The engineered mesh upper of the Zoom Pegasus Turbo 2 has a lofted design, which gives it a slanted, translucent finish. The material has the combined characteristics of breathability, durability, and lightness.

One of the most notable updates in this shoe is the removal of the Flywire cables. Instead, the shoelaces pass through a synthetic strip of fused material that acts as an eye-stay. The synthetic strip provides a second set of holes, or eyelets, which allow for customization when lacing up the shoe.

Beneath the mesh is an inner sleeve that goes across from the toe to the midfoot gives the necessary support to help log longer miles. 

In place of a stiff toe bumper, the forefront of the Zoom Pegasus Turbo 2 features a densely woven-in material that creates a soft yet protective coverage for the toes.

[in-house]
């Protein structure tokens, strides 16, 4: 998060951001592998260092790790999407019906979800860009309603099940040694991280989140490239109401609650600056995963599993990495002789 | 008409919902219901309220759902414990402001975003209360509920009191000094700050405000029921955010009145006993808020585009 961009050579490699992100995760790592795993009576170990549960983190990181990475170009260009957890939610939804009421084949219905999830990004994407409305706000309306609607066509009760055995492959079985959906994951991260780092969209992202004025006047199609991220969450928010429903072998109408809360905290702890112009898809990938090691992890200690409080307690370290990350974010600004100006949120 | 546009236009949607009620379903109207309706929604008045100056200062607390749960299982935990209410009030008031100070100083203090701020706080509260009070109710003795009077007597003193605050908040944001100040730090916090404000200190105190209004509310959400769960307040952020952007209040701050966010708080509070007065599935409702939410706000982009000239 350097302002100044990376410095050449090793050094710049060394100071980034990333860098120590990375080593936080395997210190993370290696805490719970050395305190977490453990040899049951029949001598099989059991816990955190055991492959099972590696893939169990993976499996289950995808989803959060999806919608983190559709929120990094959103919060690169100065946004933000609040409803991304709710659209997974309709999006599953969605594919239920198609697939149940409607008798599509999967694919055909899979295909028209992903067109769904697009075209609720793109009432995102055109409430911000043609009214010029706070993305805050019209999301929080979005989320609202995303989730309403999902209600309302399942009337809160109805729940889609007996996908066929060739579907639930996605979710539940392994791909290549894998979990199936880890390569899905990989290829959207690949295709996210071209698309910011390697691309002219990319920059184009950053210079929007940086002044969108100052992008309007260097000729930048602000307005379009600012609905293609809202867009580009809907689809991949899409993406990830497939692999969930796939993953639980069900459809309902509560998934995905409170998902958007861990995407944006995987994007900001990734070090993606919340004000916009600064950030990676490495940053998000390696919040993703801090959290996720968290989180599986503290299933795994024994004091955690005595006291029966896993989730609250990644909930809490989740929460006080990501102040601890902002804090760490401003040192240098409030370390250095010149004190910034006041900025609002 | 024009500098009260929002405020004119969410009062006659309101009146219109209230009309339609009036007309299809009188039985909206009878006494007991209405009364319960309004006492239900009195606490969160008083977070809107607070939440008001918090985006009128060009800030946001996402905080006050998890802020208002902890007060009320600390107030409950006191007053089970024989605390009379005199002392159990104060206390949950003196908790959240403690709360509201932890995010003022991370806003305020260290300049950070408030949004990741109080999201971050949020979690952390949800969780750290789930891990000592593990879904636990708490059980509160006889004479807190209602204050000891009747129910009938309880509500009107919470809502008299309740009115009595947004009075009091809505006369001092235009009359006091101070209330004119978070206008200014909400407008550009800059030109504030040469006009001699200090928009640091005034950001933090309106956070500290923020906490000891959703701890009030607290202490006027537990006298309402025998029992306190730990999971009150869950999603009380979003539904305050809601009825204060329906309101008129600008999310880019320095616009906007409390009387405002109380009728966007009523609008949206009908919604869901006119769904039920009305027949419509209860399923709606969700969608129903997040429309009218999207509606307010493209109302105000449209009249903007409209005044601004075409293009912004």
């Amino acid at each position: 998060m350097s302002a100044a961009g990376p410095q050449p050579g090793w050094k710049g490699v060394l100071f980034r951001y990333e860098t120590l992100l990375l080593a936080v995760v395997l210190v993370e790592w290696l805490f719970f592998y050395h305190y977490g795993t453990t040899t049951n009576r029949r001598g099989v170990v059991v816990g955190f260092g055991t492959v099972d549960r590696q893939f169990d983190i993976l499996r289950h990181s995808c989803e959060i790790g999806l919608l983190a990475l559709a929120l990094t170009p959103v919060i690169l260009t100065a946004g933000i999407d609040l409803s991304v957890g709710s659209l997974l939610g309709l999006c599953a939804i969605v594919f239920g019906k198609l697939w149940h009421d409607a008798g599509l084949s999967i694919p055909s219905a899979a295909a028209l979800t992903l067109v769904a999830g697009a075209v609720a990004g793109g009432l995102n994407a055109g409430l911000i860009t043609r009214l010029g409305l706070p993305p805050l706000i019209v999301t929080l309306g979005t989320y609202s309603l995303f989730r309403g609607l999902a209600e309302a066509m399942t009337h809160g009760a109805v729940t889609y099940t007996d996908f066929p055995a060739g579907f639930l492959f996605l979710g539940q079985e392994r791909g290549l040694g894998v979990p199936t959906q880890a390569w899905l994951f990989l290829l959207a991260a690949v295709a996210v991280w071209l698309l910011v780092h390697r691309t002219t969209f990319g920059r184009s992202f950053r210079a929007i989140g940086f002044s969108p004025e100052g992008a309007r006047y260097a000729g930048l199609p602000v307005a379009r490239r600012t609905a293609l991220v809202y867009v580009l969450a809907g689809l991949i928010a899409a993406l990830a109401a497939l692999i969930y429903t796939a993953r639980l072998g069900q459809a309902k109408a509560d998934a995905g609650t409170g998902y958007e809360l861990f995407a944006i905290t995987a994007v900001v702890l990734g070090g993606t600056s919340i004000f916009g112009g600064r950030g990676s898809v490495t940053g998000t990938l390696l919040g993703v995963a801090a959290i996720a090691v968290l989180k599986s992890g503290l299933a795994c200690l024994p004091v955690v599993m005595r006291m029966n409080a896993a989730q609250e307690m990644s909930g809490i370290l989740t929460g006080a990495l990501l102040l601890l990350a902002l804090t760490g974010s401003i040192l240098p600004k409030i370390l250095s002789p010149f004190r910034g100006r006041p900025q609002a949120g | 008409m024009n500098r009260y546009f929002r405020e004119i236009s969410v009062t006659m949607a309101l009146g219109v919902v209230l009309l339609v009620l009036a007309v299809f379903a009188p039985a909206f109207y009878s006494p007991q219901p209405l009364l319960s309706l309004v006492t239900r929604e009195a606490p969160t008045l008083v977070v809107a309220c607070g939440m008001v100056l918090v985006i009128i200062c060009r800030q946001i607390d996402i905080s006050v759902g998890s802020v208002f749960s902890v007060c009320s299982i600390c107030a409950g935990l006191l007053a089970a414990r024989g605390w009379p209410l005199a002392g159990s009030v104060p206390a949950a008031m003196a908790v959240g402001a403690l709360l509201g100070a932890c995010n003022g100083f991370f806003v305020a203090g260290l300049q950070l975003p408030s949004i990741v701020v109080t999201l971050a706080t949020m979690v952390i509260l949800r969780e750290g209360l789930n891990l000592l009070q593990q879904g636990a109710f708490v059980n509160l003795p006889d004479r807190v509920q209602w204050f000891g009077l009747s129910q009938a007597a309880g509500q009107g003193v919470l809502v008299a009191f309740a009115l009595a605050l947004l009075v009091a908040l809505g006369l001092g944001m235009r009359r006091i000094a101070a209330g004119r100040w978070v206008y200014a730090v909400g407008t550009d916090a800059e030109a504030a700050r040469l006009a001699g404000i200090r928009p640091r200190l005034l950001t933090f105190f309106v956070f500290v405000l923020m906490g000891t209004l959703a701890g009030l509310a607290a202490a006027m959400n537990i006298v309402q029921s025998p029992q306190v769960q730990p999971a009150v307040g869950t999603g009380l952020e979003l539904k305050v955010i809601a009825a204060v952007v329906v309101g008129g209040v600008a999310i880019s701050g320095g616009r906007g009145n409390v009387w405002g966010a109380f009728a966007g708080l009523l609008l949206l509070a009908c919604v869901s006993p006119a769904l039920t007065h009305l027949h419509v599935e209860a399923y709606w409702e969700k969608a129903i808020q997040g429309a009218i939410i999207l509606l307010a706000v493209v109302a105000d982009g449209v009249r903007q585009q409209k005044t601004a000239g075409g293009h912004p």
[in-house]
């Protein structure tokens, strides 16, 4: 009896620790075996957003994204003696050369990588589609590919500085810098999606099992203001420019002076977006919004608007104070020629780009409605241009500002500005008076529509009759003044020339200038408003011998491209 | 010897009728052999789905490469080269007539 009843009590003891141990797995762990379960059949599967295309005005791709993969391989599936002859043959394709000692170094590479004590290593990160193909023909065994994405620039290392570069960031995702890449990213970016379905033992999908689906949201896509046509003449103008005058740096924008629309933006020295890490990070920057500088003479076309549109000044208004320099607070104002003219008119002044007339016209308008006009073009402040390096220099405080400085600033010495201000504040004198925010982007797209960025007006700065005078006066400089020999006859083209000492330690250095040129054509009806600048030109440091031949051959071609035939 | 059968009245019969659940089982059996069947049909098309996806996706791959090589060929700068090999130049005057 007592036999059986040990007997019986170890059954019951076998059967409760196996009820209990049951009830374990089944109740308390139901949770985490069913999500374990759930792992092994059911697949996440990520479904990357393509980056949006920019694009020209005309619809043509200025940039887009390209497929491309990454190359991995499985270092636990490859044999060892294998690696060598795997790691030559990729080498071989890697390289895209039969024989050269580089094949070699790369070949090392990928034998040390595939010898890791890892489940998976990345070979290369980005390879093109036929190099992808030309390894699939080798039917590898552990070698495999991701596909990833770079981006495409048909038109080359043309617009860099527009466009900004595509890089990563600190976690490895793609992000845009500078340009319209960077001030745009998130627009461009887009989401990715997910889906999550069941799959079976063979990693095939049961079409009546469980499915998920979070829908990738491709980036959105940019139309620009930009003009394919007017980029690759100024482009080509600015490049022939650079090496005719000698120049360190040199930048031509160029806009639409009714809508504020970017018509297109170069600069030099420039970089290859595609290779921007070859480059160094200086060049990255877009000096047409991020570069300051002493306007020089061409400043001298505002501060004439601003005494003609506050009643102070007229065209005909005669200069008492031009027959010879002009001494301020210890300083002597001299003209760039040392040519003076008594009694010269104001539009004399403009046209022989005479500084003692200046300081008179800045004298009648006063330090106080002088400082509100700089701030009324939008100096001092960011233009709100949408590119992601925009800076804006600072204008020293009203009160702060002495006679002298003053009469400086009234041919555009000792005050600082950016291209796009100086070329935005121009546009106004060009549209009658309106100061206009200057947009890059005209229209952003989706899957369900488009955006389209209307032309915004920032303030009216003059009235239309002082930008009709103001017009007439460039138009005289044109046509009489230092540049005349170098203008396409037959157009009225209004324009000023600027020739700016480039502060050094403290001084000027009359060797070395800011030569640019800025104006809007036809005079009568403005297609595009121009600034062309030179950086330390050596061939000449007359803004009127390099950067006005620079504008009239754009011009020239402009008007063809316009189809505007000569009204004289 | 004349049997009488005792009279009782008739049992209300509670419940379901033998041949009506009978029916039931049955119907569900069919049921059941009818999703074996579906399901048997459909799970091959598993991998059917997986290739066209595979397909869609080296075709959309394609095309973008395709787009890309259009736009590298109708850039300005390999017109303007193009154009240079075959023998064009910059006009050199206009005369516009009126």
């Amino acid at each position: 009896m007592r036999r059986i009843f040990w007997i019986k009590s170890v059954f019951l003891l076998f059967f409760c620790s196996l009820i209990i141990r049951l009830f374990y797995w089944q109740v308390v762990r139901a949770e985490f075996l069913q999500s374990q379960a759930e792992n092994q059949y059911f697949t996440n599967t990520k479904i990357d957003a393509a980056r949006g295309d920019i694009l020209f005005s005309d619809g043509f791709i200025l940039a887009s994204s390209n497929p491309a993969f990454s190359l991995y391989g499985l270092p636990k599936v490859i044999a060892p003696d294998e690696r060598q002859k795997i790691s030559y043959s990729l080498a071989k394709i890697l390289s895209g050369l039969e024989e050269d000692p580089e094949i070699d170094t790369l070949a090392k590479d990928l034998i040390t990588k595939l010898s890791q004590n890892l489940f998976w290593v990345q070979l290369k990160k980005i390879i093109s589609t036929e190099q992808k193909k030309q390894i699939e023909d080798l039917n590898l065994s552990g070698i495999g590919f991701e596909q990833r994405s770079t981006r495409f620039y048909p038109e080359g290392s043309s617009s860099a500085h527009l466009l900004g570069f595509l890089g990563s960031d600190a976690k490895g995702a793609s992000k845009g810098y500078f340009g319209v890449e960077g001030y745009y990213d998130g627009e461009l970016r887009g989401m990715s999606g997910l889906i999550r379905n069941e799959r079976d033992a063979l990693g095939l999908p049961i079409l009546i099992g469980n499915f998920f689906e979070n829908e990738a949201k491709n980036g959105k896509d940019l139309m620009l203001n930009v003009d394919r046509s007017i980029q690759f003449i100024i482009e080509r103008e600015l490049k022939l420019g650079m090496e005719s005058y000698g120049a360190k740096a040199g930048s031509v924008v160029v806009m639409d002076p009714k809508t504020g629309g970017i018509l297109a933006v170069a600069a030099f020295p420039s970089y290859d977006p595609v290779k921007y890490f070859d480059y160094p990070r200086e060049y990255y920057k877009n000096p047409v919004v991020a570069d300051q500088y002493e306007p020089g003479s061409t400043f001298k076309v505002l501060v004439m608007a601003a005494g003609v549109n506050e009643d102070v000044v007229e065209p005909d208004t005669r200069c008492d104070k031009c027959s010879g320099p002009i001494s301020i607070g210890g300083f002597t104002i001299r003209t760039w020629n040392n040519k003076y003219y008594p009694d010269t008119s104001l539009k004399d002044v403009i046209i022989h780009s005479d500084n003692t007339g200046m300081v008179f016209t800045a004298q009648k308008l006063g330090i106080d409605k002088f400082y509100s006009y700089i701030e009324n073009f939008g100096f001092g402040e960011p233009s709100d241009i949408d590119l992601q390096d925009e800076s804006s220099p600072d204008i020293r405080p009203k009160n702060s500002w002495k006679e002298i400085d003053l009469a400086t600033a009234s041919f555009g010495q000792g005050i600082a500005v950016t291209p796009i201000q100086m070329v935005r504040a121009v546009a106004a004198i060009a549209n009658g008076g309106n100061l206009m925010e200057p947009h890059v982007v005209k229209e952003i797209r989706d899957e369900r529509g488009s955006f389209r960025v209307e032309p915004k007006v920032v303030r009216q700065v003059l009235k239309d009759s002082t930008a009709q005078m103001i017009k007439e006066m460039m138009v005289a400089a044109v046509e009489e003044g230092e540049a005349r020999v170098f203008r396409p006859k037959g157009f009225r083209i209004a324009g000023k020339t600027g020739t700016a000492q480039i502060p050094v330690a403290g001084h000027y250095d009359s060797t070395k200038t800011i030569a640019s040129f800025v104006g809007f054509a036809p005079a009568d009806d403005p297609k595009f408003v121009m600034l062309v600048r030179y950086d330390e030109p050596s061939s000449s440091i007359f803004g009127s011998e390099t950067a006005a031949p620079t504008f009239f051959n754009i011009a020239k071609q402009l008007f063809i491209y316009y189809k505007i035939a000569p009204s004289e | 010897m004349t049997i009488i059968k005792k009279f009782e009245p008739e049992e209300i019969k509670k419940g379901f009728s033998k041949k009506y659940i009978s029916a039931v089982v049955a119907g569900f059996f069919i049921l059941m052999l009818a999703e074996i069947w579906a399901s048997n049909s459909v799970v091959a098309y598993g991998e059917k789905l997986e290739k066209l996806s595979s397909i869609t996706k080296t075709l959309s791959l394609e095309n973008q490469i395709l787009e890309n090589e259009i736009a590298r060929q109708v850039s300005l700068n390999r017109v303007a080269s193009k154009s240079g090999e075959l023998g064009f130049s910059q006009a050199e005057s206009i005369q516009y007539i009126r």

Meanwhile, the collar remains similar to its predecessor as it presents a low-cut profile and a minimalistic, thin design that tapers away at its end. This layout intends to promote maximum comfort in the ankle and Achilles areas as it prevents chafing. The thin collar is partnered with an equally slim heel cup, which allows the foot to stay centered as it rests on the midsole foam.

In addition to the collar, the tongue also has a thin finish with minimal padding. This is to keep the shoe lightweight and to provide comfort through the least material possible. It also displays a slightly asymmetrical design, which is for aesthetic purposes. 

Jens Jakob Andersen
Jens Jakob Andersen

Jens Jakob is a fan of short distances with a 5K PR at 15:58 minutes. Based on 35 million race results, he's among the fastest 0.2% runners. Jens Jakob previously owned a running store, when he was also a competitive runner. His work is regularly featured in The New York Times, Washington Post, BBC and the likes as well as peer-reviewed journals. Finally, he has been a guest on +30 podcasts on running.